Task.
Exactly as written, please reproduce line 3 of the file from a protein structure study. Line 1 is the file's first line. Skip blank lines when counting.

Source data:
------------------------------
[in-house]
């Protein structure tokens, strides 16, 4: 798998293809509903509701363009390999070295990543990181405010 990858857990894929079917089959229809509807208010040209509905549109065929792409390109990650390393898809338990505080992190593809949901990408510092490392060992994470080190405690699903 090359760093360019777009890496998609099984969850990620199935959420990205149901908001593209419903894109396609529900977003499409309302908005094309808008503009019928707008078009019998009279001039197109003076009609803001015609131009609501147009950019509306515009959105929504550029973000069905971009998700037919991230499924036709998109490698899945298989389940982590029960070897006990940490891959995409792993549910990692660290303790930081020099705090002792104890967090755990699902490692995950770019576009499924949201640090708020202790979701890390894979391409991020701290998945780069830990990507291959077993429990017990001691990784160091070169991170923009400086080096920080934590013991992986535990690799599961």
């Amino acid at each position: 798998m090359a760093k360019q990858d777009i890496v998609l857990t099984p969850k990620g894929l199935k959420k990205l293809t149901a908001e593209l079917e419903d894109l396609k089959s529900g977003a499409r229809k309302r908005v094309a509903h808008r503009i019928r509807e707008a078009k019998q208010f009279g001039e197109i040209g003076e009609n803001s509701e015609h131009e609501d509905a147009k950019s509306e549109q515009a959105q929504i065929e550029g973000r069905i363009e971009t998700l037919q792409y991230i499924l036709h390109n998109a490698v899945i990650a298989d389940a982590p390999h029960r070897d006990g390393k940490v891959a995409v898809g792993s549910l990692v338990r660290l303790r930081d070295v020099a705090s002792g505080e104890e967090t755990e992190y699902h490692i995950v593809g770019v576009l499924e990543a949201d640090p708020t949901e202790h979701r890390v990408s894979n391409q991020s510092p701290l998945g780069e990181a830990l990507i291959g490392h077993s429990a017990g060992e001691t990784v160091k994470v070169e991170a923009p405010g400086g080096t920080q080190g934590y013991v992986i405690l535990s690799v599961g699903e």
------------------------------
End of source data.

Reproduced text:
């Amino acid at each position: 798998m090359a760093k360019q990858d777009i890496v998609l857990t099984p969850k990620g894929l199935k959420k990205l293809t149901a908001e593209l079917e419903d894109l396609k089959s529900g977003a499409r229809k309302r908005v094309a509903h808008r503009i019928r509807e707008a078009k019998q208010f009279g001039e197109i040209g003076e009609n803001s509701e015609h131009e609501d509905a147009k950019s509306e549109q515009a959105q929504i065929e550029g973000r069905i363009e971009t998700l037919q792409y991230i499924l036709h390109n998109a490698v899945i990650a298989d389940a982590p390999h029960r070897d006990g390393k940490v891959a995409v898809g792993s549910l990692v338990r660290l303790r930081d070295v020099a705090s002792g505080e104890e967090t755990e992190y699902h490692i995950v593809g770019v576009l499924e990543a949201d640090p708020t949901e202790h979701r890390v990408s894979n391409q991020s510092p701290l998945g780069e990181a830990l990507i291959g490392h077993s429990a017990g060992e001691t990784v160091k994470v070169e991170a923009p405010g400086g080096t920080q080190g934590y013991v992986i405690l535990s690799v599961g699903e």